Some have argued that “we are witnessing the birth of Bretton Woods III — a new world (monetary) order centred around commodity-based currencies in the East that will likely weaken the Eurodollar system.” For the moment, however, this remains a minority view, while the general consensus is that there is little alternative to the U.S. dollar in the short- to medium-term. 

The West, however, is determined to reduce that trade

The lack of trust in China’s currency should stymy Beijing’s hopes of turning the yuan into a global reserve currency. Gold has proven to be a safe store of value, but despite the fiat money of governments being eroded to finance state spending, gold is not used as a regular payment method. The euro is still plagued by its shaky political underpinnings, while it is still an open question whether bitcoin will be able to resist state action banning it, if it will ever be widely adopted in the first place.  

King dollar also retains its primacy due to the fact that oil sales are conducted in USD — at least for now. This week, it emerged that Saudi Arabia is considering accepting yuan instead of dollars for Chinese oil sales.  

This is likely to be a bluff, or rather a Saudi cry for attention from Washington decision makers. Switching millions of barrels of oil trades from dollars to yuan every day could unsettle Saudi Arabia’s economy given that the Saudi currency is pegged to the dollar. Aides to the Saudi crown prince have apparently warned him of unpredictable economic damage which could result from moving ahead with the plan. It’s not hard to see how trading oil in a currency plagued by rampant capital controls could easily backfire — meaning that Gulf countries abandoning the imperfect dollar umbrella may soon find themselves in stormy weather.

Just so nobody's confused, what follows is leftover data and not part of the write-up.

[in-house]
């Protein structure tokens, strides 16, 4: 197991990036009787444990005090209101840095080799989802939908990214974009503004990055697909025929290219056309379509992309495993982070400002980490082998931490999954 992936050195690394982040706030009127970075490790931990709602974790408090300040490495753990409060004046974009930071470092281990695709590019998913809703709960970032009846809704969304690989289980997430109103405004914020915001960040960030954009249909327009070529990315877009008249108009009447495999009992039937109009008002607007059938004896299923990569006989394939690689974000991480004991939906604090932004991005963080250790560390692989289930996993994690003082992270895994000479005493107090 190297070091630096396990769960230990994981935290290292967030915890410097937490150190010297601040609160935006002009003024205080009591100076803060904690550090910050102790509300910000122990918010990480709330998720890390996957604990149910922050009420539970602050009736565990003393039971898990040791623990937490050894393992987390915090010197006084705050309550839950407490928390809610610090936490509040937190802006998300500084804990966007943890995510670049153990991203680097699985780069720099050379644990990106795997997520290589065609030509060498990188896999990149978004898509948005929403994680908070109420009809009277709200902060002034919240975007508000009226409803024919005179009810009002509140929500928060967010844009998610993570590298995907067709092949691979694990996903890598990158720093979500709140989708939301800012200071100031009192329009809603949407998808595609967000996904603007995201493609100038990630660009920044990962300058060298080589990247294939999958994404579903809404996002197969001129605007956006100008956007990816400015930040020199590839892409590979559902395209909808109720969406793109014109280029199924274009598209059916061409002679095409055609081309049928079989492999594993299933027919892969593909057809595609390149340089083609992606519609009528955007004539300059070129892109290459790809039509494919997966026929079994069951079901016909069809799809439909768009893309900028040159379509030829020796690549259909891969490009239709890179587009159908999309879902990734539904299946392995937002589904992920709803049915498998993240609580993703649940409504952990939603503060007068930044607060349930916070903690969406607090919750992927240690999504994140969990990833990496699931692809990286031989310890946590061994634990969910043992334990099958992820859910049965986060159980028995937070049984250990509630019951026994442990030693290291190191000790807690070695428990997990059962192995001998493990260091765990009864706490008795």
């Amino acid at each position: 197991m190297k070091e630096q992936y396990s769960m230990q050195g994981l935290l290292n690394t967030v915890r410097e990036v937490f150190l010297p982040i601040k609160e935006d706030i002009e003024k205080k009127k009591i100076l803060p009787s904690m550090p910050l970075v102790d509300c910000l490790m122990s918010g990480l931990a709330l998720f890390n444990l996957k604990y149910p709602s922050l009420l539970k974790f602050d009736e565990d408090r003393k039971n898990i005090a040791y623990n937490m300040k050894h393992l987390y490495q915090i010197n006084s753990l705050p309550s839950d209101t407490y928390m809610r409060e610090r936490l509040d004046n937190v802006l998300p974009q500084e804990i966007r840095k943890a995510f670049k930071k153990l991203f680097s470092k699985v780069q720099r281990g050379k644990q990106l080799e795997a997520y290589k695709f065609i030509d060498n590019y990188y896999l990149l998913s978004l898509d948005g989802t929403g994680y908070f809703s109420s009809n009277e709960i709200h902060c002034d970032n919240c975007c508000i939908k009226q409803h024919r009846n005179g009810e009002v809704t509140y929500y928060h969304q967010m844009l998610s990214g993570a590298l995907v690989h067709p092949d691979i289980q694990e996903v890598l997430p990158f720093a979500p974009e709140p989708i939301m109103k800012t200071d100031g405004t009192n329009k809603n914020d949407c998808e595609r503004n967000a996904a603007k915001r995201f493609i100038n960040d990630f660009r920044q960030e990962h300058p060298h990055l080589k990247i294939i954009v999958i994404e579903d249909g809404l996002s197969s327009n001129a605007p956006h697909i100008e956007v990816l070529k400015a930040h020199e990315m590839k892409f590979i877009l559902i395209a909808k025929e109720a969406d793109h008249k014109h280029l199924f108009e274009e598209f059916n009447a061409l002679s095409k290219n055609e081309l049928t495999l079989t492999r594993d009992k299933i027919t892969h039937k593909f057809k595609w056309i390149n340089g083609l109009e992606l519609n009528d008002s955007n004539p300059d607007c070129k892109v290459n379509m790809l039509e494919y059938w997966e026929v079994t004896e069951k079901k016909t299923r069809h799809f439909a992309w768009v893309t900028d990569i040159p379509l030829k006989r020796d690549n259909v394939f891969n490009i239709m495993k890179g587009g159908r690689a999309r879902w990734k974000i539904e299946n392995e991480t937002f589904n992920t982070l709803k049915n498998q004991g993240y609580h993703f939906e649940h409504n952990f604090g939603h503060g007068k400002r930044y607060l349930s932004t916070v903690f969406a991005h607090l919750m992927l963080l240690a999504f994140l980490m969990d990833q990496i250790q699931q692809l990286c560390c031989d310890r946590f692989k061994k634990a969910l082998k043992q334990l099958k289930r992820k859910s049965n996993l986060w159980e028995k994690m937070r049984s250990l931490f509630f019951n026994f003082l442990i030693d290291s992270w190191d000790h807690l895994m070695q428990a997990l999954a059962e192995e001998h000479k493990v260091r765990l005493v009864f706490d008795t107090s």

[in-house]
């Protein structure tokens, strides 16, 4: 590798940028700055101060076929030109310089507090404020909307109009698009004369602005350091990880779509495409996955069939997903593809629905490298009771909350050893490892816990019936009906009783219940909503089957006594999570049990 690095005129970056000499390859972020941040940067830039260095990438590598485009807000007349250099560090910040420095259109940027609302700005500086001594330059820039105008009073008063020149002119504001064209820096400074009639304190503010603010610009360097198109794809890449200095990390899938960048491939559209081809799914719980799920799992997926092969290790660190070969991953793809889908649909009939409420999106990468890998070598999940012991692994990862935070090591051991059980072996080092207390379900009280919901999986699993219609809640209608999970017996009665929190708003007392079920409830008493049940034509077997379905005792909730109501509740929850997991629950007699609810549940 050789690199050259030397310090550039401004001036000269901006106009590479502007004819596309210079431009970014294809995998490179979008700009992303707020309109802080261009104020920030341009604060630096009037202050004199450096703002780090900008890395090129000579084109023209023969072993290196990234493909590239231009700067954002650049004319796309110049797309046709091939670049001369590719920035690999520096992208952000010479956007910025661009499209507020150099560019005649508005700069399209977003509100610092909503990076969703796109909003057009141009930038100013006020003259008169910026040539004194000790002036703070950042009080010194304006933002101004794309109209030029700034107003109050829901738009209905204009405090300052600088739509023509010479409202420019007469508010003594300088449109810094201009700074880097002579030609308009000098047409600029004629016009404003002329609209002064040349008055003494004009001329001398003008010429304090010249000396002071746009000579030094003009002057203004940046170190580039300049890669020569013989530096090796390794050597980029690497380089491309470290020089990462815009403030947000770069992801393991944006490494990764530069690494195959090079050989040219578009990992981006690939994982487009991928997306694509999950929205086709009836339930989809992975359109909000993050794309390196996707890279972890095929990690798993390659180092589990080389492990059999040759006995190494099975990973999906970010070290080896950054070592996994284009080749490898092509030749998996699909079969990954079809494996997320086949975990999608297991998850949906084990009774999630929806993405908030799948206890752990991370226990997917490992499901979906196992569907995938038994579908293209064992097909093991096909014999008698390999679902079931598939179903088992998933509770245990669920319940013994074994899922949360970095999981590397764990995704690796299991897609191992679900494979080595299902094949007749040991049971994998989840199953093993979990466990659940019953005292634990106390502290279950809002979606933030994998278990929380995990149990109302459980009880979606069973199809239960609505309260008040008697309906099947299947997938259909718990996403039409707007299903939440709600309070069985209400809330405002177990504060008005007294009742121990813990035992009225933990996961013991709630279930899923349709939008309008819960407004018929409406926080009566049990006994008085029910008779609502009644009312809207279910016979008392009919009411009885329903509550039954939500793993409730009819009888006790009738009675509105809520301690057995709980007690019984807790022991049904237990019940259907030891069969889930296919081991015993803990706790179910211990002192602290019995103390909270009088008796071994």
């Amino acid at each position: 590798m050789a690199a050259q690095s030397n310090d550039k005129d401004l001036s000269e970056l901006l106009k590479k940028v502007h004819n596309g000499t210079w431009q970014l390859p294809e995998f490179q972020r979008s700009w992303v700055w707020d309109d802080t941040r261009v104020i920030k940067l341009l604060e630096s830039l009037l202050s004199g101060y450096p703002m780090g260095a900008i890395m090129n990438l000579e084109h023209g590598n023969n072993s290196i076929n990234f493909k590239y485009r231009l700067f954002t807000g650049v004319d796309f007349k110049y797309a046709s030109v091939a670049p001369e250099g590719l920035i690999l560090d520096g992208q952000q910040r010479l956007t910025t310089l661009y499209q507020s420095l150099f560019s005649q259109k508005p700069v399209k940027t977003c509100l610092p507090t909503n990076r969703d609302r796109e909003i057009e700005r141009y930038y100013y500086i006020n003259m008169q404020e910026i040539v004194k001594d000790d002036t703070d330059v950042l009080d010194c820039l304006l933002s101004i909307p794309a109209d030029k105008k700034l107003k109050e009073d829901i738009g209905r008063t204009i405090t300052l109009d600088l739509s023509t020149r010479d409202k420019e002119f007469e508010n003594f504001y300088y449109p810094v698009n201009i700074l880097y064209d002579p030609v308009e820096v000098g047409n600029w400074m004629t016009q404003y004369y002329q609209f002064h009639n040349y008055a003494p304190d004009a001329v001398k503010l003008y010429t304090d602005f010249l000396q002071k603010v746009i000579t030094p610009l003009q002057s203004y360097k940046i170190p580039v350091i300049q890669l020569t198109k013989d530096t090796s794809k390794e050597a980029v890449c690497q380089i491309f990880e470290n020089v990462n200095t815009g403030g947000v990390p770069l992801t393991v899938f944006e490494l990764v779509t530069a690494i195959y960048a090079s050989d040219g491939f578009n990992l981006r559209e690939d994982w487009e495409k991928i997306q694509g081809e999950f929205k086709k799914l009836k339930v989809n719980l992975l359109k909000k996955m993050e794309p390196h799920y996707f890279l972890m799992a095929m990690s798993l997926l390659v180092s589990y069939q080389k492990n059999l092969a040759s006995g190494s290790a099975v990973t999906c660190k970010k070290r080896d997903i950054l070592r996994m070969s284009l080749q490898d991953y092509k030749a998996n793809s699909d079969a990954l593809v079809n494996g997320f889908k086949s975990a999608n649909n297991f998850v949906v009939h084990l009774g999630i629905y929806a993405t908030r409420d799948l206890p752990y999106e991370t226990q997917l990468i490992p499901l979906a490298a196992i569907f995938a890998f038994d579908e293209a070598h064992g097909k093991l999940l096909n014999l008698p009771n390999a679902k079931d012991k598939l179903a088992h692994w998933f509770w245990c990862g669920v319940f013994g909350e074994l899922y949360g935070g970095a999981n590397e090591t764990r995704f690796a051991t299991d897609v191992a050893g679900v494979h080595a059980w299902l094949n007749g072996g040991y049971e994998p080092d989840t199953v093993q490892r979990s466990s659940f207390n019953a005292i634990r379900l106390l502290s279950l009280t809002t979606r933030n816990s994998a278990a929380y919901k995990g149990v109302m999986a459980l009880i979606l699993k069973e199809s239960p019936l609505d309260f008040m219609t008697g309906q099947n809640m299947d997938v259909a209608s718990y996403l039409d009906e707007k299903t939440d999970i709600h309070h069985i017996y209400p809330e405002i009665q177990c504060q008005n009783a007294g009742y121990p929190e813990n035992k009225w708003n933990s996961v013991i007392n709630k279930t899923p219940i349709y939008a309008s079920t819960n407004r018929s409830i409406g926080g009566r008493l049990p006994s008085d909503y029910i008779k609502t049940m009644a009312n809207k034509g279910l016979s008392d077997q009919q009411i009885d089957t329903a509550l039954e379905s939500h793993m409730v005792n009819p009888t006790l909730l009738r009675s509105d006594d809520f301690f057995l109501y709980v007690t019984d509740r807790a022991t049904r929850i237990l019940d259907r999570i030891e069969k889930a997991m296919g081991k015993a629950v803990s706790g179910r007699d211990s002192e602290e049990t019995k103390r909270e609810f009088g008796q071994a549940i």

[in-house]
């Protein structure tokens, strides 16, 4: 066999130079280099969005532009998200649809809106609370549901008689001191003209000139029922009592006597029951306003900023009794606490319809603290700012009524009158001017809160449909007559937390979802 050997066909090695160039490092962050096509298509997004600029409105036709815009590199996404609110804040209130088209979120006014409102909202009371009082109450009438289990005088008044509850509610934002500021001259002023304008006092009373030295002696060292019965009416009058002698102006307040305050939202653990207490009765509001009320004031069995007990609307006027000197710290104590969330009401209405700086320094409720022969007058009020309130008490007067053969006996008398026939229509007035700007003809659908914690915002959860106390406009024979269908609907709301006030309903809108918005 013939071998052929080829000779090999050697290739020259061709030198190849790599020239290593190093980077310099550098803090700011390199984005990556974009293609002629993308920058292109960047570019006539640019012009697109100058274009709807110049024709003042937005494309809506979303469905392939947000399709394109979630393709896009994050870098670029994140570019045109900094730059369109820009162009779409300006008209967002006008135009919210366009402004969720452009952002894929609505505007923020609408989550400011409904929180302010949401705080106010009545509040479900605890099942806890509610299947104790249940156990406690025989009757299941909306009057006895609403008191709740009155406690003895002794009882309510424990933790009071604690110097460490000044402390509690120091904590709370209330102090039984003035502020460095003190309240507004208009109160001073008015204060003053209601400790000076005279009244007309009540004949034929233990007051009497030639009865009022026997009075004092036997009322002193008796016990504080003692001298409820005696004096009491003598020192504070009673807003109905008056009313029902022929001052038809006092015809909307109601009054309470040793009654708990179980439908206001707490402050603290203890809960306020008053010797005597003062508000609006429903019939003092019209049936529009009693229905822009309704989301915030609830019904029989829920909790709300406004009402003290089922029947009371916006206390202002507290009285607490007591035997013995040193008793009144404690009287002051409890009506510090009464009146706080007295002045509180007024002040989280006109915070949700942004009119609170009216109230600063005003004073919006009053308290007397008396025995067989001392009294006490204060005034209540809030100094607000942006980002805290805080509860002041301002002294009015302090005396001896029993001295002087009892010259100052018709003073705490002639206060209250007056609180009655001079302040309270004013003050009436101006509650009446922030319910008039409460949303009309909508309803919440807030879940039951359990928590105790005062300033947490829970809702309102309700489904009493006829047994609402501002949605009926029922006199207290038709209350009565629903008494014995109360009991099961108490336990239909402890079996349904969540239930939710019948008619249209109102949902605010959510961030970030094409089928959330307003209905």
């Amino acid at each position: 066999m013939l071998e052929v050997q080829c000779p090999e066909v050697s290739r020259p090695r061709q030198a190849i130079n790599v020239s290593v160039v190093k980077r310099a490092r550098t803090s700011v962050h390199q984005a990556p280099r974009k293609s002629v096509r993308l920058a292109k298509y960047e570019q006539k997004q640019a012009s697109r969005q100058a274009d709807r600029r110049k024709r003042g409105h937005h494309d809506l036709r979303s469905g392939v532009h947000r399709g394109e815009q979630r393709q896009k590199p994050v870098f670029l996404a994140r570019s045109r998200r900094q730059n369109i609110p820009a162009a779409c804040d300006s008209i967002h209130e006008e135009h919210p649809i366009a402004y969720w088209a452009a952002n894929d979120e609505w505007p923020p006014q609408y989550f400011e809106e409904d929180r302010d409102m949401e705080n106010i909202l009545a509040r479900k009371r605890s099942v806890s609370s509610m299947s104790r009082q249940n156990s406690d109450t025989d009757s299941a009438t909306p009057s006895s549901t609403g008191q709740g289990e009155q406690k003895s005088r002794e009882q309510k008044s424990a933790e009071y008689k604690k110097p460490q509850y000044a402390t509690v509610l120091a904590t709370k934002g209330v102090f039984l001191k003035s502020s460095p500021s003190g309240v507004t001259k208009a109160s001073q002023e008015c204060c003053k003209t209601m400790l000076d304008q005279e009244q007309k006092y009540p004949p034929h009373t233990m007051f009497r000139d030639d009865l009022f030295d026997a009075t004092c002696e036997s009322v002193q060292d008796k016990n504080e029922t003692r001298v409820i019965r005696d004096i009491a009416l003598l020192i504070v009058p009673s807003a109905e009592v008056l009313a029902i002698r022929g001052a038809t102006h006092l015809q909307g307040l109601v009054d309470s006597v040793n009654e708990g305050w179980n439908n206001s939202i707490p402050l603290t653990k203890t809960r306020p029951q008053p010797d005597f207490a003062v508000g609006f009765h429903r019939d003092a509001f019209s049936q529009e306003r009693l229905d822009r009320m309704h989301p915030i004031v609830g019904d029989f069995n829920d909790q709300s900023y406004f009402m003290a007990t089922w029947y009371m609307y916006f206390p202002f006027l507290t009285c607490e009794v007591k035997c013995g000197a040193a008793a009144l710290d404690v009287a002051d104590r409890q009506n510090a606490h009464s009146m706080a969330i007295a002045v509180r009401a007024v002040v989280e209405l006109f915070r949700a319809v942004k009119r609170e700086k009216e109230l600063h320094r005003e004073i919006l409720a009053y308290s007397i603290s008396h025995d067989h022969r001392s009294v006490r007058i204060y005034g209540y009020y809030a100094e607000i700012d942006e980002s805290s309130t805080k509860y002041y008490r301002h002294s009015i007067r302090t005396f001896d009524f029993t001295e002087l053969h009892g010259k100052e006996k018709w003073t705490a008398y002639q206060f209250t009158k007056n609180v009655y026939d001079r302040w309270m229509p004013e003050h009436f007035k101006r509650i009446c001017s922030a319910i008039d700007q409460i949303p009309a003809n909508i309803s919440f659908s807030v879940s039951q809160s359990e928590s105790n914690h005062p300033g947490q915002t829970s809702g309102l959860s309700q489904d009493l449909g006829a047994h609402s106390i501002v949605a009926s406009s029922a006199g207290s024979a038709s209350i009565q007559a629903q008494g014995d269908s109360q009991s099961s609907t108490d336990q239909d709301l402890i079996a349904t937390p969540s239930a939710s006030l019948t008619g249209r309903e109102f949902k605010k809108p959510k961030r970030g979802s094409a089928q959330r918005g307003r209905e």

UK faces “tough” talks with Gulf countries  

The continued primacy of the U.S. dollar also makes the argument less convincing that Western sanctions against Russia will push into to a separate trading bloc led by China, creating a kind of dichotomy within the global economy. That is unlikely to happen fast. Not only is China far from enjoying the degree of trust required to offer the world’s reserve currency, it’s impossible for Russia to simply replace its trade with the West with Chinese trade, as the volume of Russia’s current trade with the West is simply too high.  

The West, however, is determined to reduce that trade. Ahead of his trip to the Gulf, Boris Johnson vowed the world must “starve Putin’s addiction to oil and gas”, adding that “Saudi Arabia and the United Arab Emirates are key international partners in that effort.” Then, only one day after Johnson’s visit, UAE Foreign Minister Sheikh Abdullah bin Zayed pledged, during a visit to Moscow, to cooperate with Russia on bolstering global energy security. 

Johnson’s government seems to be wary to embrace fracking, which before Putin’s war helped the United States enjoy gas prices that are only one sixth of the level in Europe. Unless Johnson revisits that stance, the UK has no choice but to become more energy dependent on the rest of the world, particularly petrol-rich states like the Gulf countries. So far, however, it’s unclear whether they’re ready to play ball. With UK talks with Gulf countries over increased oil production labelled “tough” and the Emirates gearing up to water down the effect of Western sanctions on Russia, something’s got to give.